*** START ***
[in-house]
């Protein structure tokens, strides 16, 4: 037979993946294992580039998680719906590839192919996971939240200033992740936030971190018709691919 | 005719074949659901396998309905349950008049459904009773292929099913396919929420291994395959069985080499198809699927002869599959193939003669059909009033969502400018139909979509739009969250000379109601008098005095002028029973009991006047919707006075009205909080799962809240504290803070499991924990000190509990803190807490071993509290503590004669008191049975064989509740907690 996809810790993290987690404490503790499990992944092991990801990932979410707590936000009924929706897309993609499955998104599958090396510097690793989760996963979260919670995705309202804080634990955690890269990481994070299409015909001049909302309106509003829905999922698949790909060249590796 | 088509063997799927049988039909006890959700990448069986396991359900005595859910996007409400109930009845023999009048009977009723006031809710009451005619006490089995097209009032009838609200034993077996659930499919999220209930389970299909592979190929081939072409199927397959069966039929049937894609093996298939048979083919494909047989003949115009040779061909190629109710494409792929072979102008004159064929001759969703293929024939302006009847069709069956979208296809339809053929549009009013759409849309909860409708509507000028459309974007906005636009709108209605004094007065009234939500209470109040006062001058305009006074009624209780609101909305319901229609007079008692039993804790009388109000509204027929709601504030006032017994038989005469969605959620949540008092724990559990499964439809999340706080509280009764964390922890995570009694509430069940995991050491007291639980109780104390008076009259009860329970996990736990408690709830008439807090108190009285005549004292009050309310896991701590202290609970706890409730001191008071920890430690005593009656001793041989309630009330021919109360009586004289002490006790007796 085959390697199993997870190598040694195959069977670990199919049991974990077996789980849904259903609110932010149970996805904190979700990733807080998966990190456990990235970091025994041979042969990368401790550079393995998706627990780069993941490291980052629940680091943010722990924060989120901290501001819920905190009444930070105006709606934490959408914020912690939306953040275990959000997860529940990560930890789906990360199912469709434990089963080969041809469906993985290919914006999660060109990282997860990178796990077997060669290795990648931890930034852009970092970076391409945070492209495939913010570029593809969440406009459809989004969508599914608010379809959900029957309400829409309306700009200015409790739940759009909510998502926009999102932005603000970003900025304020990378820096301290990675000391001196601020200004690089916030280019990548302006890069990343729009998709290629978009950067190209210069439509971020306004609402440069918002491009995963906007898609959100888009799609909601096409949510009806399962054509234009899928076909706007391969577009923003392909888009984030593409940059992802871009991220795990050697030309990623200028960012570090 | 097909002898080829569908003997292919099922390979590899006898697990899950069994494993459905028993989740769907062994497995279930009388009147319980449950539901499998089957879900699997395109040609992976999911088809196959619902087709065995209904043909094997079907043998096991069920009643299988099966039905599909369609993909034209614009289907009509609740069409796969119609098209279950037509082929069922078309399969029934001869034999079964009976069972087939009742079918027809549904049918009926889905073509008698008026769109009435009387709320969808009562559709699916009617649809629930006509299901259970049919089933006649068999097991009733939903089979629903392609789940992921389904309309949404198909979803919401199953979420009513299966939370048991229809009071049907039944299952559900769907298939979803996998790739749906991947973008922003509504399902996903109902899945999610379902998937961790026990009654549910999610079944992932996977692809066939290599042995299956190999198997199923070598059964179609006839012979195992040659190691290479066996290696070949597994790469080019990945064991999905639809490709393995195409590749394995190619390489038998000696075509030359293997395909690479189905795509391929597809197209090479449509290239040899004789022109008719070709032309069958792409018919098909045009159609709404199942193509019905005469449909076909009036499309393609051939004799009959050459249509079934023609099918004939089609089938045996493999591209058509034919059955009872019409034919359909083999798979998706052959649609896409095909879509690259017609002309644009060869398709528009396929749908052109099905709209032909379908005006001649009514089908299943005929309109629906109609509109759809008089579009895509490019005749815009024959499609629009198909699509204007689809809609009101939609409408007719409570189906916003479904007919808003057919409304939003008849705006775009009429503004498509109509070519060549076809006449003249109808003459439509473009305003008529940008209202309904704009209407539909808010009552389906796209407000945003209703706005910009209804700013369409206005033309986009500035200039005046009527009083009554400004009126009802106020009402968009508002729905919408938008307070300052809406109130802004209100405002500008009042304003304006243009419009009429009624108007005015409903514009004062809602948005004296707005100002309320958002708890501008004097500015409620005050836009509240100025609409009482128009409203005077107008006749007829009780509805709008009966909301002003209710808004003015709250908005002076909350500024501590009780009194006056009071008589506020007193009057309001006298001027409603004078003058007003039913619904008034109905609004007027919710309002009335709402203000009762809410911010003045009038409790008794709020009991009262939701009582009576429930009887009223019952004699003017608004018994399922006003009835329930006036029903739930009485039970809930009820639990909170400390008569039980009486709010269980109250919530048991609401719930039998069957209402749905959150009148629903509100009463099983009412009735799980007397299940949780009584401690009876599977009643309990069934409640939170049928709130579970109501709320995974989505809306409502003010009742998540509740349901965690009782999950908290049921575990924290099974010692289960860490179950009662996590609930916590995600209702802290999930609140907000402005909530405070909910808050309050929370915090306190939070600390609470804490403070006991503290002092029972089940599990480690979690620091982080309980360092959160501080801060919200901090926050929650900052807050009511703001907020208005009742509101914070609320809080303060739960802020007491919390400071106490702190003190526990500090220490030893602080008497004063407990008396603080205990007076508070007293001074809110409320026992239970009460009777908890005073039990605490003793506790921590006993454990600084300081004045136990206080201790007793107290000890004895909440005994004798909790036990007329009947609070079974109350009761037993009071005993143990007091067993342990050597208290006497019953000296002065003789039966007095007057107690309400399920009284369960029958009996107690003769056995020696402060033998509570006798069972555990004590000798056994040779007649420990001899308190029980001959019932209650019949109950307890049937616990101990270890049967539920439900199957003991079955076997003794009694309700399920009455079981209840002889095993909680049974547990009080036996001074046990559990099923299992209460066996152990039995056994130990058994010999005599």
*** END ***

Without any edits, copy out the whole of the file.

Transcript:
[in-house]
């Protein structure tokens, strides 16, 4: 037979993946294992580039998680719906590839192919996971939240200033992740936030971190018709691919 | 005719074949659901396998309905349950008049459904009773292929099913396919929420291994395959069985080499198809699927002869599959193939003669059909009033969502400018139909979509739009969250000379109601008098005095002028029973009991006047919707006075009205909080799962809240504290803070499991924990000190509990803190807490071993509290503590004669008191049975064989509740907690 996809810790993290987690404490503790499990992944092991990801990932979410707590936000009924929706897309993609499955998104599958090396510097690793989760996963979260919670995705309202804080634990955690890269990481994070299409015909001049909302309106509003829905999922698949790909060249590796 | 088509063997799927049988039909006890959700990448069986396991359900005595859910996007409400109930009845023999009048009977009723006031809710009451005619006490089995097209009032009838609200034993077996659930499919999220209930389970299909592979190929081939072409199927397959069966039929049937894609093996298939048979083919494909047989003949115009040779061909190629109710494409792929072979102008004159064929001759969703293929024939302006009847069709069956979208296809339809053929549009009013759409849309909860409708509507000028459309974007906005636009709108209605004094007065009234939500209470109040006062001058305009006074009624209780609101909305319901229609007079008692039993804790009388109000509204027929709601504030006032017994038989005469969605959620949540008092724990559990499964439809999340706080509280009764964390922890995570009694509430069940995991050491007291639980109780104390008076009259009860329970996990736990408690709830008439807090108190009285005549004292009050309310896991701590202290609970706890409730001191008071920890430690005593009656001793041989309630009330021919109360009586004289002490006790007796 085959390697199993997870190598040694195959069977670990199919049991974990077996789980849904259903609110932010149970996805904190979700990733807080998966990190456990990235970091025994041979042969990368401790550079393995998706627990780069993941490291980052629940680091943010722990924060989120901290501001819920905190009444930070105006709606934490959408914020912690939306953040275990959000997860529940990560930890789906990360199912469709434990089963080969041809469906993985290919914006999660060109990282997860990178796990077997060669290795990648931890930034852009970092970076391409945070492209495939913010570029593809969440406009459809989004969508599914608010379809959900029957309400829409309306700009200015409790739940759009909510998502926009999102932005603000970003900025304020990378820096301290990675000391001196601020200004690089916030280019990548302006890069990343729009998709290629978009950067190209210069439509971020306004609402440069918002491009995963906007898609959100888009799609909601096409949510009806399962054509234009899928076909706007391969577009923003392909888009984030593409940059992802871009991220795990050697030309990623200028960012570090 | 097909002898080829569908003997292919099922390979590899006898697990899950069994494993459905028993989740769907062994497995279930009388009147319980449950539901499998089957879900699997395109040609992976999911088809196959619902087709065995209904043909094997079907043998096991069920009643299988099966039905599909369609993909034209614009289907009509609740069409796969119609098209279950037509082929069922078309399969029934001869034999079964009976069972087939009742079918027809549904049918009926889905073509008698008026769109009435009387709320969808009562559709699916009617649809629930006509299901259970049919089933006649068999097991009733939903089979629903392609789940992921389904309309949404198909979803919401199953979420009513299966939370048991229809009071049907039944299952559900769907298939979803996998790739749906991947973008922003509504399902996903109902899945999610379902998937961790026990009654549910999610079944992932996977692809066939290599042995299956190999198997199923070598059964179609006839012979195992040659190691290479066996290696070949597994790469080019990945064991999905639809490709393995195409590749394995190619390489038998000696075509030359293997395909690479189905795509391929597809197209090479449509290239040899004789022109008719070709032309069958792409018919098909045009159609709404199942193509019905005469449909076909009036499309393609051939004799009959050459249509079934023609099918004939089609089938045996493999591209058509034919059955009872019409034919359909083999798979998706052959649609896409095909879509690259017609002309644009060869398709528009396929749908052109099905709209032909379908005006001649009514089908299943005929309109629906109609509109759809008089579009895509490019005749815009024959499609629009198909699509204007689809809609009101939609409408007719409570189906916003479904007919808003057919409304939003008849705006775009009429503004498509109509070519060549076809006449003249109808003459439509473009305003008529940008209202309904704009209407539909808010009552389906796209407000945003209703706005910009209804700013369409206005033309986009500035200039005046009527009083009554400004009126009802106020009402968009508002729905919408938008307070300052809406109130802004209100405002500008009042304003304006243009419009009429009624108007005015409903514009004062809602948005004296707005100002309320958002708890501008004097500015409620005050836009509240100025609409009482128009409203005077107008006749007829009780509805709008009966909301002003209710808004003015709250908005002076909350500024501590009780009194006056009071008589506020007193009057309001006298001027409603004078003058007003039913619904008034109905609004007027919710309002009335709402203000009762809410911010003045009038409790008794709020009991009262939701009582009576429930009887009223019952004699003017608004018994399922006003009835329930006036029903739930009485039970809930009820639990909170400390008569039980009486709010269980109250919530048991609401719930039998069957209402749905959150009148629903509100009463099983009412009735799980007397299940949780009584401690009876599977009643309990069934409640939170049928709130579970109501709320995974989505809306409502003010009742998540509740349901965690009782999950908290049921575990924290099974010692289960860490179950009662996590609930916590995600209702802290999930609140907000402005909530405070909910808050309050929370915090306190939070600390609470804490403070006991503290002092029972089940599990480690979690620091982080309980360092959160501080801060919200901090926050929650900052807050009511703001907020208005009742509101914070609320809080303060739960802020007491919390400071106490702190003190526990500090220490030893602080008497004063407990008396603080205990007076508070007293001074809110409320026992239970009460009777908890005073039990605490003793506790921590006993454990600084300081004045136990206080201790007793107290000890004895909440005994004798909790036990007329009947609070079974109350009761037993009071005993143990007091067993342990050597208290006497019953000296002065003789039966007095007057107690309400399920009284369960029958009996107690003769056995020696402060033998509570006798069972555990004590000798056994040779007649420990001899308190029980001959019932209650019949109950307890049937616990101990270890049967539920439900199957003991079955076997003794009694309700399920009455079981209840002889095993909680049974547990009080036996001074046990559990099923299992209460066996152990039995056994130990058994010999005599």